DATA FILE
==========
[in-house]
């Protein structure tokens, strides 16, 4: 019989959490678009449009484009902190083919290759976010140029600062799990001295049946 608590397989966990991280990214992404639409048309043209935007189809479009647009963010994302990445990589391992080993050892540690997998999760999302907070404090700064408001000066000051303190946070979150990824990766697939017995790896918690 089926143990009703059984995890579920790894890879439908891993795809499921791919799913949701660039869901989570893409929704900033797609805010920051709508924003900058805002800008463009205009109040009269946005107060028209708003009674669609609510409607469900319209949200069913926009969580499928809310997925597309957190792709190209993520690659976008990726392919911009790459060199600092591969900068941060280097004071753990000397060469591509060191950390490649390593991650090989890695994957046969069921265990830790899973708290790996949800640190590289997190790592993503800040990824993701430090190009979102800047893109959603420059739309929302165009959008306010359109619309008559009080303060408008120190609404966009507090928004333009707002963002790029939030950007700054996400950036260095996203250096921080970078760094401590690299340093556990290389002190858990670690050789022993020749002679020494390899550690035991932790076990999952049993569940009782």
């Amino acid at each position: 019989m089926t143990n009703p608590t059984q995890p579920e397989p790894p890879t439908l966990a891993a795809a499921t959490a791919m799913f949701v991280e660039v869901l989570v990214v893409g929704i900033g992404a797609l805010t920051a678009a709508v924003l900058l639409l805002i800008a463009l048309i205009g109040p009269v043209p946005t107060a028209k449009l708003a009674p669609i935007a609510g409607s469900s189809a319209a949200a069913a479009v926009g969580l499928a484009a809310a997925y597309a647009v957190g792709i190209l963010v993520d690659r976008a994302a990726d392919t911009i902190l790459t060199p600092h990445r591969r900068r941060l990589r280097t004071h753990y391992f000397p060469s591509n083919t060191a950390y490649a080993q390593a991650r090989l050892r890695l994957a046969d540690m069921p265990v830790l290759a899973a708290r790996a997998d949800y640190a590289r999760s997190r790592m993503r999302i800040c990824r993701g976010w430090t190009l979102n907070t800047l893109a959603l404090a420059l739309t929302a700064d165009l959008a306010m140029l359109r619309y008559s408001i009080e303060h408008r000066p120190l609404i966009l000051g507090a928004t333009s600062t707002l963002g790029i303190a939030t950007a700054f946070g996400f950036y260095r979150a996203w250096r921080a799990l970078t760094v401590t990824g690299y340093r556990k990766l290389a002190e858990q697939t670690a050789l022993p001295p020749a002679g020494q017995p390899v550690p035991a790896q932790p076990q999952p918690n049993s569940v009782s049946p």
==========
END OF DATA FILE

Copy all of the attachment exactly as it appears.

[in-house]
């Protein structure tokens, strides 16, 4: 019989959490678009449009484009902190083919290759976010140029600062799990001295049946 608590397989966990991280990214992404639409048309043209935007189809479009647009963010994302990445990589391992080993050892540690997998999760999302907070404090700064408001000066000051303190946070979150990824990766697939017995790896918690 089926143990009703059984995890579920790894890879439908891993795809499921791919799913949701660039869901989570893409929704900033797609805010920051709508924003900058805002800008463009205009109040009269946005107060028209708003009674669609609510409607469900319209949200069913926009969580499928809310997925597309957190792709190209993520690659976008990726392919911009790459060199600092591969900068941060280097004071753990000397060469591509060191950390490649390593991650090989890695994957046969069921265990830790899973708290790996949800640190590289997190790592993503800040990824993701430090190009979102800047893109959603420059739309929302165009959008306010359109619309008559009080303060408008120190609404966009507090928004333009707002963002790029939030950007700054996400950036260095996203250096921080970078760094401590690299340093556990290389002190858990670690050789022993020749002679020494390899550690035991932790076990999952049993569940009782």
């Amino acid at each position: 019989m089926t143990n009703p608590t059984q995890p579920e397989p790894p890879t439908l966990a891993a795809a499921t959490a791919m799913f949701v991280e660039v869901l989570v990214v893409g929704i900033g992404a797609l805010t920051a678009a709508v924003l900058l639409l805002i800008a463009l048309i205009g109040p009269v043209p946005t107060a028209k449009l708003a009674p669609i935007a609510g409607s469900s189809a319209a949200a069913a479009v926009g969580l499928a484009a809310a997925y597309a647009v957190g792709i190209l963010v993520d690659r976008a994302a990726d392919t911009i902190l790459t060199p600092h990445r591969r900068r941060l990589r280097t004071h753990y391992f000397p060469s591509n083919t060191a950390y490649a080993q390593a991650r090989l050892r890695l994957a046969d540690m069921p265990v830790l290759a899973a708290r790996a997998d949800y640190a590289r999760s997190r790592m993503r999302i800040c990824r993701g976010w430090t190009l979102n907070t800047l893109a959603l404090a420059l739309t929302a700064d165009l959008a306010m140029l359109r619309y008559s408001i009080e303060h408008r000066p120190l609404i966009l000051g507090a928004t333009s600062t707002l963002g790029i303190a939030t950007a700054f946070g996400f950036y260095r979150a996203w250096r921080a799990l970078t760094v401590t990824g690299y340093r556990k990766l290389a002190e858990q697939t670690a050789l022993p001295p020749a002679g020494q017995p390899v550690p035991a790896q932790p076990q999952p918690n049993s569940v009782s049946p």